Omamori DESIRE (a single desire for those who receive it) for wallet
IMAGE: Sensō-ji (drawing by Tsuchiya Koitsu, 1870-1949)
Sensō-ji (金龍山浅草寺, Kinryū-zan Sensō-ji) is an ancient Buddhist temple located in Asakusa, Tokyo, Japan. It is Tokyo's oldest temple, and one of its most significant. Formerly associated with the Tendai sect of Buddhism, it became independent after World War II. Adjacent to the temple is a five-story pagoda, the Asakusa Shinto shrine, as well as many shops with traditional goods in the Nakamise-dōri.
The Sensoji Kannon temple is dedicated to Kannon Bosatsu, the Bodhisattva of compassion, and is the most widely visited spiritual site in the world with over 30 million visitors annually.
The temple has a titanium tiled roof that maintains the historic image but is stronger and lighter.
The temple is dedicated to the bodhisattva Kannon (Avalokiteśvara). According to legend, a statue of the Kannon was found in the Sumida River in 628 B.C. by two fishermen, the brothers Hinokuma Hamanari and Hinokuma Takenari. The chief of their village, Hajino Nakamoto, recognized the sanctity of the statue and enshrined it by remodeling his own house into a small temple in Asakusa so that the villagers could worship Kannon.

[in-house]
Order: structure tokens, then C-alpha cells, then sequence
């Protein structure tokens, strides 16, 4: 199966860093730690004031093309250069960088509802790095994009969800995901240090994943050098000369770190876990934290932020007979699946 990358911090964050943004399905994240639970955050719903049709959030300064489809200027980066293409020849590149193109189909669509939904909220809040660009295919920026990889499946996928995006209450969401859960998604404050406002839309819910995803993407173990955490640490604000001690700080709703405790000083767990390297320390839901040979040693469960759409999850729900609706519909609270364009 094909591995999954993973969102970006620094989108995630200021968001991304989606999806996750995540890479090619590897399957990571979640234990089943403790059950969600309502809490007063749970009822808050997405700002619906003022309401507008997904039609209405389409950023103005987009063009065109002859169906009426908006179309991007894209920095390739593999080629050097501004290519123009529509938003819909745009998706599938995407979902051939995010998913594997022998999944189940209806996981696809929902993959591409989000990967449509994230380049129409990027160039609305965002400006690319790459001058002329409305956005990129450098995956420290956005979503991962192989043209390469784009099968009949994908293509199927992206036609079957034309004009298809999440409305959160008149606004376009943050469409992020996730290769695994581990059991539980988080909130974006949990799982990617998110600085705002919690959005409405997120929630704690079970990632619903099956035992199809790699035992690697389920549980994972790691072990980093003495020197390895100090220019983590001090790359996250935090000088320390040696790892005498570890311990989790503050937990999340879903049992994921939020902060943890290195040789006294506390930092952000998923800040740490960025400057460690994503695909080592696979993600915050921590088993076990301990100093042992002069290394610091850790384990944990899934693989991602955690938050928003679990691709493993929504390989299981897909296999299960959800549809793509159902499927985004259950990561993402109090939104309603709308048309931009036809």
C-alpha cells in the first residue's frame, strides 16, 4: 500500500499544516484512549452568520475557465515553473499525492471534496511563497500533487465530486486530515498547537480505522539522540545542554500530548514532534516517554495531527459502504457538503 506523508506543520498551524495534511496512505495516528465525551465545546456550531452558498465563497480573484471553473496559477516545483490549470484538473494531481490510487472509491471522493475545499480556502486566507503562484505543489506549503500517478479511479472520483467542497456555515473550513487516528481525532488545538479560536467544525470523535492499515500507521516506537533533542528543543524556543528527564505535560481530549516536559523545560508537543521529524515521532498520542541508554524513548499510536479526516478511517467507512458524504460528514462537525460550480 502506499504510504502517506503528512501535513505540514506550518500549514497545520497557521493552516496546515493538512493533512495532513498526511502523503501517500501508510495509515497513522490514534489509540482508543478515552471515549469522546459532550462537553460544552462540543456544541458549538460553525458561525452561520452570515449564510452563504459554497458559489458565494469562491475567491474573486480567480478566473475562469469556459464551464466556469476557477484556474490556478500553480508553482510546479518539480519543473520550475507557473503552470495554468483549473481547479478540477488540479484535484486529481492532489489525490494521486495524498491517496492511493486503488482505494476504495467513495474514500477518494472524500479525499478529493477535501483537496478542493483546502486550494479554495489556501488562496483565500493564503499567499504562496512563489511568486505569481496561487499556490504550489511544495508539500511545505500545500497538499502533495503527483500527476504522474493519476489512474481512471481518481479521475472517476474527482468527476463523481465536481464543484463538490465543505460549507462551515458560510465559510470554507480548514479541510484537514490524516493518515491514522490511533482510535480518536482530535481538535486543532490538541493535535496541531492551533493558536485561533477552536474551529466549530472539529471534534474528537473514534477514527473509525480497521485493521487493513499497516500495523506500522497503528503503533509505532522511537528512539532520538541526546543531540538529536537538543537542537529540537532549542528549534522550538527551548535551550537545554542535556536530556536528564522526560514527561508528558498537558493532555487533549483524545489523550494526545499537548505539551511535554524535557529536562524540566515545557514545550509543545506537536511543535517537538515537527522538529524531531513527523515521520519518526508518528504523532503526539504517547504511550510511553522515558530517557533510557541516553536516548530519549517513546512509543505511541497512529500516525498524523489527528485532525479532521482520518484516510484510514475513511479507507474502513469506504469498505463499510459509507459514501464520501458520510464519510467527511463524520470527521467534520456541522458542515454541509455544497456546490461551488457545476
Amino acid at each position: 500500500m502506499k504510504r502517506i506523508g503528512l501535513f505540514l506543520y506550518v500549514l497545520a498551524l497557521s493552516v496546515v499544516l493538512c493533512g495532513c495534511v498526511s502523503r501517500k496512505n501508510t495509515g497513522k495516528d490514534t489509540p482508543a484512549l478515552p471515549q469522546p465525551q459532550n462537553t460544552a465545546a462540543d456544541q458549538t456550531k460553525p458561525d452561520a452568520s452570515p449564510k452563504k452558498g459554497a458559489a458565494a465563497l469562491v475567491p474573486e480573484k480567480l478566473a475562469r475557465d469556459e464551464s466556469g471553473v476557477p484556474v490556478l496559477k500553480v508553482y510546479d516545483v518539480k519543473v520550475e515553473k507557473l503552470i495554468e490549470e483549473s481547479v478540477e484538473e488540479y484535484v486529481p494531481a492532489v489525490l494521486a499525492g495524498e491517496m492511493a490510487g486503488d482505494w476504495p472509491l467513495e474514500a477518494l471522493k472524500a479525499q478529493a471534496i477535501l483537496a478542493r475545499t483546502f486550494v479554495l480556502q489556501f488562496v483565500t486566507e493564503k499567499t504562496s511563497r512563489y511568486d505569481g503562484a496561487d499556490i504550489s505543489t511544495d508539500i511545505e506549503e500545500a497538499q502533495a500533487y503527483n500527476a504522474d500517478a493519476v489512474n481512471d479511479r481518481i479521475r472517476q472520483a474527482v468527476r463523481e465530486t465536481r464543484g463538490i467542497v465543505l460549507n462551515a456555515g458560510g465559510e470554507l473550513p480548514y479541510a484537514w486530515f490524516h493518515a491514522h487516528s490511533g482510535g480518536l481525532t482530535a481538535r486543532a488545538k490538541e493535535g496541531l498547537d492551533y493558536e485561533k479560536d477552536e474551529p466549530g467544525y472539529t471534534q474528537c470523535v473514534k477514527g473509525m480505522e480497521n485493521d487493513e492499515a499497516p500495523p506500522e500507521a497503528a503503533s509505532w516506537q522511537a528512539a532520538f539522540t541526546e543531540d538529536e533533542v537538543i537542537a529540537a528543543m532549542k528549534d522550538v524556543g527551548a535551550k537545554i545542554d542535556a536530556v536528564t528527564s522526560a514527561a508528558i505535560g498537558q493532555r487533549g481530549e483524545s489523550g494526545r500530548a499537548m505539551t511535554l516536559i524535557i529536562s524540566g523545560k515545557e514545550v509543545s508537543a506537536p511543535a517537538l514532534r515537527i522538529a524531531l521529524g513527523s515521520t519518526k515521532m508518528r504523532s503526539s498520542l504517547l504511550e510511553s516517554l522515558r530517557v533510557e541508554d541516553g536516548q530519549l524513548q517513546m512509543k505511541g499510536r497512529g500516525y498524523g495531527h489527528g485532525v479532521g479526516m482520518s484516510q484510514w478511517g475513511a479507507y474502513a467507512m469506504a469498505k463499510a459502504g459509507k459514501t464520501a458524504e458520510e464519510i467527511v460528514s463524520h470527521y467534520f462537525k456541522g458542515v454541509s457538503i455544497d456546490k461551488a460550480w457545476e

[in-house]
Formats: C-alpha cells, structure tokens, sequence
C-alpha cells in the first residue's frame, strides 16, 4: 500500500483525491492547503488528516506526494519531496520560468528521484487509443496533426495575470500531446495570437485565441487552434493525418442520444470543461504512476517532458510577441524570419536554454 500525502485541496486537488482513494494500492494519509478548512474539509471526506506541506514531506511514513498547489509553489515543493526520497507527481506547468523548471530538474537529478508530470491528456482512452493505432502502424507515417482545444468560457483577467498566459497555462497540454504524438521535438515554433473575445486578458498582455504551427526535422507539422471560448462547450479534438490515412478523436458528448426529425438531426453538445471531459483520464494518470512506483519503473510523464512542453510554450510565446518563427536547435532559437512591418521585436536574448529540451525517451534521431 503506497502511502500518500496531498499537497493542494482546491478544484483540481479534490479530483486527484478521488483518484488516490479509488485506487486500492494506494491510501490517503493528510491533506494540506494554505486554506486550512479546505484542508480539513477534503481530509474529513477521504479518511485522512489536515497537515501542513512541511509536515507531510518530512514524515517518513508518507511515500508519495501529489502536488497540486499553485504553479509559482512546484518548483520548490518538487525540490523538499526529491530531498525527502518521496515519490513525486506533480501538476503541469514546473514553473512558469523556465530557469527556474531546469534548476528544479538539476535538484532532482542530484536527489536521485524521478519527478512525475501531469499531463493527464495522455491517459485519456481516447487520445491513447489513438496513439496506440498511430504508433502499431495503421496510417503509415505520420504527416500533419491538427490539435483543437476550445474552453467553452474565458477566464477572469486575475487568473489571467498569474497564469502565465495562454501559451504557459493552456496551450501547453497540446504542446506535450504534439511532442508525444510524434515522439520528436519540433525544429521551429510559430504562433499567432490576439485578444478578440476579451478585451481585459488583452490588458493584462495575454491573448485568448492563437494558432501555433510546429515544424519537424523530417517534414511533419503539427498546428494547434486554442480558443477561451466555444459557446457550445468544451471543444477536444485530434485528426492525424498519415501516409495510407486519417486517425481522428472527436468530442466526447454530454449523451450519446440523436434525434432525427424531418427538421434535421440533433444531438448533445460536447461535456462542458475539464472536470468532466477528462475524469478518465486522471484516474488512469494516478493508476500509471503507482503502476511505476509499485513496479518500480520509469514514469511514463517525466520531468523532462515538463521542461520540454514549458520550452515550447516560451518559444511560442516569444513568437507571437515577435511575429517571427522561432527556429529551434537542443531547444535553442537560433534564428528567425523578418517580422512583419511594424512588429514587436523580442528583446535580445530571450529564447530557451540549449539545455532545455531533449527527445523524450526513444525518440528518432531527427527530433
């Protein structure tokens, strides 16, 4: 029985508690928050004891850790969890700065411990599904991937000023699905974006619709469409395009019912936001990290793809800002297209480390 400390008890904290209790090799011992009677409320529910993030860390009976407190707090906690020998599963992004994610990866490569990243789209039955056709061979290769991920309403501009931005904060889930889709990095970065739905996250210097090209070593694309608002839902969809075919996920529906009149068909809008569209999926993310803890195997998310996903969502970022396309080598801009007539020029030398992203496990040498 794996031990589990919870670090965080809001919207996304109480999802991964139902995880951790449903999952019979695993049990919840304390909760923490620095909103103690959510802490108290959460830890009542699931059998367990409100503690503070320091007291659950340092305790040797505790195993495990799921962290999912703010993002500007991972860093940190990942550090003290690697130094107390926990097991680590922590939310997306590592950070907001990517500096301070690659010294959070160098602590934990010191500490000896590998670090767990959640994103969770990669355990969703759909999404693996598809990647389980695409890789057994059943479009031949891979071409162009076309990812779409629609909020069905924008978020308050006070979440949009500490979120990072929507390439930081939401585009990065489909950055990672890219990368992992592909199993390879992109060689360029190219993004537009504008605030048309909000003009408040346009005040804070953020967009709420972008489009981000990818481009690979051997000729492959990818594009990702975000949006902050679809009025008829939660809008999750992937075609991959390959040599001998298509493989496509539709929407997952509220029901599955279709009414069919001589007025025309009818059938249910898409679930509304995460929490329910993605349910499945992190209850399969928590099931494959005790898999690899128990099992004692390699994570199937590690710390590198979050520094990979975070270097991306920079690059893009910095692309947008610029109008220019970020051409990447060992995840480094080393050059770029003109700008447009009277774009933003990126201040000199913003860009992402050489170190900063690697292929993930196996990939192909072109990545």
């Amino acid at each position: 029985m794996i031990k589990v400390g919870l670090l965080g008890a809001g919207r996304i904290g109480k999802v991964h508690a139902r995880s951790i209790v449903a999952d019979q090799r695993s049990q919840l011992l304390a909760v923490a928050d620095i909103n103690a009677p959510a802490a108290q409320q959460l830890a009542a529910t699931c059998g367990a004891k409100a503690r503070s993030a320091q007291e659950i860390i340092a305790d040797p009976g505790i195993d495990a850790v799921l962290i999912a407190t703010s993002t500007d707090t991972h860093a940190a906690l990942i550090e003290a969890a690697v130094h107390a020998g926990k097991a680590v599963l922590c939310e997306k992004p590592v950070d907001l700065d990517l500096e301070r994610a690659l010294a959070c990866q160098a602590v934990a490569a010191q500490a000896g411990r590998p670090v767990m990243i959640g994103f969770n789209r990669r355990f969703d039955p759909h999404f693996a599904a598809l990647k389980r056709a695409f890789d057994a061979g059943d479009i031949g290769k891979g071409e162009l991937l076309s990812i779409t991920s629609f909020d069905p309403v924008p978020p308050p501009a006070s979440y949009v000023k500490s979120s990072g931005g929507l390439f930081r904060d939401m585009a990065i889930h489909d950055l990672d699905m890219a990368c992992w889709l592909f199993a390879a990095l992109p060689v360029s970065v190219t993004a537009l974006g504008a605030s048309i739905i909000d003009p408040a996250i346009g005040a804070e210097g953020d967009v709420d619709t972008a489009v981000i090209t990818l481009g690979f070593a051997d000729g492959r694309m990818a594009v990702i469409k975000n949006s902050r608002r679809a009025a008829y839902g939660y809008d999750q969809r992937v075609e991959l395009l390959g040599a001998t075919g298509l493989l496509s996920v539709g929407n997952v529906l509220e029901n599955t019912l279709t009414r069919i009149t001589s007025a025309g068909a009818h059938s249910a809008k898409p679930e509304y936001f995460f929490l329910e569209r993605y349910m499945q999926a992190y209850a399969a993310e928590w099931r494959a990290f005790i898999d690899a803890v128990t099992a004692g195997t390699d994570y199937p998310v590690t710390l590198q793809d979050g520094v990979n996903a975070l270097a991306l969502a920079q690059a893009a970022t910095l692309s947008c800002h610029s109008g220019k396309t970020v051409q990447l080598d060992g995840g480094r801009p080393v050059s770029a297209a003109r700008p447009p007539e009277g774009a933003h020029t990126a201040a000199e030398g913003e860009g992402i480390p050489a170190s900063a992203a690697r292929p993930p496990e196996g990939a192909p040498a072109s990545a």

The first temple was founded in 645 AD, which makes it the oldest temple in Tokyo. In the early years of the Tokugawa shogunate, Tokugawa Ieyasu designated Sensō-ji as tutelary temple of the Tokugawa clan.
The Nishinomiya Inari shrine is located within the precincts of Sensō-ji and a torii identifies the entry into the hallowed ground of the shrine. A bronze plaque on the gateway structure lists those who contributed to the construction of the torii, which was erected in 1727 (Kyōhō 12, 11th month).
During World War II, the temple was bombed and destroyed during the 10 March air raid on Tokyo. It was rebuilt later and is a symbol of rebirth and peace to the Japanese people. In the courtyard there is a tree that was hit by a bomb in the air raids, and it had regrown in the husk of the old tree and is a similar symbol to the temple itself.